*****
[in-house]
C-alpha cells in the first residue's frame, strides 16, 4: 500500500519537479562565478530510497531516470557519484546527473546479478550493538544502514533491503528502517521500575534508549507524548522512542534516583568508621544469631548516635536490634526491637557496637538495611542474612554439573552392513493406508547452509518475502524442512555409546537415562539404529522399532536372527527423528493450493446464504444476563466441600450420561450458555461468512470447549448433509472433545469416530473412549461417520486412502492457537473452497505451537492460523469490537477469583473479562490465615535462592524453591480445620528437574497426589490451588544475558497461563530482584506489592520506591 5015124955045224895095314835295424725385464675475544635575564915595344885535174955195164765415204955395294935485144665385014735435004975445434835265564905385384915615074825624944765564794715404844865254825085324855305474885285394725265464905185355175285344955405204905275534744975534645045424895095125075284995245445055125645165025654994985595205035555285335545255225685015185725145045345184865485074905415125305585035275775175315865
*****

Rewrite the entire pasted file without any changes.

[in-house]
C-alpha cells in the first residue's frame, strides 16, 4: 500500500519537479562565478530510497531516470557519484546527473546479478550493538544502514533491503528502517521500575534508549507524548522512542534516583568508621544469631548516635536490634526491637557496637538495611542474612554439573552392513493406508547452509518475502524442512555409546537415562539404529522399532536372527527423528493450493446464504444476563466441600450420561450458555461468512470447549448433509472433545469416530473412549461417520486412502492457537473452497505451537492460523469490537477469583473479562490465615535462592524453591480445620528437574497426589490451588544475558497461563530482584506489592520506591 5015124955045224895095314835295424725385464675475544635575564915595344885535174955195164765415204955395294935485144665385014735435004975445434835265564905385384915615074825624944765564794715404844865254825085324855305474885285394725265464905185355175285344955405204905275534744975534645045424895095125075284995245445055125645165025654994985595205035555285335545255225685015185725145045345184865485074905415125305585035275775175315865